Legion building to be updated
The approval came during a special public meeting of the Blowing Rock Town Council.
The improvements to the building include work on the roof and exterior, moving the upper floor bathrooms to the front of the building and making them handicapped accessible, removing a wall on the upper floor and replacing it with a folding partition, building an outdoor deck overlooking Broyhill Lake and updating the building’s heating and electrical systems.
Currently, the building is used by the American Legion, Boy Scout Troop 101, the Blowing Rock Historical Society, Blowing Rock Parks and Recreation, the Blowing Rock Chamber of Commerce, the Rotary Club of Blowing Rock and other organizations.
After the renovations, the building will also be available for private groups to rent for receptions, reunions and special events.
Financing for the renovations include $142,500 from the town’s 2013-2014 budget, $142,500 from a matching grant from the state and $80,205 from other sources.
Architect David Moses told the town council that he estimates that the total cost for the renovations will be $367,010.
With the approval of the renovation plan, the town will now accept bids from construction companies for the work.
The last regularly scheduled event in the building for 2013 is the Blowing Rock Chamber of Commerce’s Art in the Park on Saturday, Oct. 5. If a construction bid has been accepted, renovations on the building will begin after that and could be finished by the spring of 2014.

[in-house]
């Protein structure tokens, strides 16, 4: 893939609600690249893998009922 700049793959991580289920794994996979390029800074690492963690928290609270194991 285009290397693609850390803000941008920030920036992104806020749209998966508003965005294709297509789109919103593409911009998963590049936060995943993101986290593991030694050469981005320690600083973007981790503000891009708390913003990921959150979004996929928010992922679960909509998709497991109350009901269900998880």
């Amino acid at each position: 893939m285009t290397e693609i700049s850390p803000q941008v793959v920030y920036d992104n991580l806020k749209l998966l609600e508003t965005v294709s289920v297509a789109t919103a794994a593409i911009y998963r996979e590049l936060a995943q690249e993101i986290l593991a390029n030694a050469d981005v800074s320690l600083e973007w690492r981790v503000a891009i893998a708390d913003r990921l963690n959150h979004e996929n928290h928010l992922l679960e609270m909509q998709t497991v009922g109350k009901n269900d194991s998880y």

Currently, the downstairs of the building is being renovated by Boy Scout Troop 101 as part of its Eagle Scout projects program.
During the meeting, Moses recommended putting a performance bond on the renovation project, but some officials felt that it would limit the number of construction companies that would bid on the project. A performance bond acts as insurance in case the company with the winning bid goes out of business for one reason or another during the construction process.
In the American Legion Hall renovation project, Moses estimated that a performance bond would cost the town between $6,000 and $9,000.
Right before the council voted to approve the project, Councilman Dan Phillips expressed concern that the money would be better spent elsewhere and cited the town’s aging water and sewer system and two roads that are in need of repair due to heavy rains this summer.
“This is a want, not a need,” said Phillips about the American Legion Hall renovation project. “We have 600 homes that could be re-piped for water for this amount of money. And we have two roads that are falling off the mountain.”
The council also discussed new changes to the state’s conceal and carry handgun laws that will go in effect on Oct. 1. It advised town manager Scott Fogleman and town attorney Allen Mosely to study the new laws to see if town gun ordinances comply with the new state laws.
“The shooting this week at the Navy Yard in Washington, D.C., is an example of what can happen in a gun-free, crime-friendly zone,” Wayne Green said. “The mentally ill and criminals are not going to obey your ordinances.”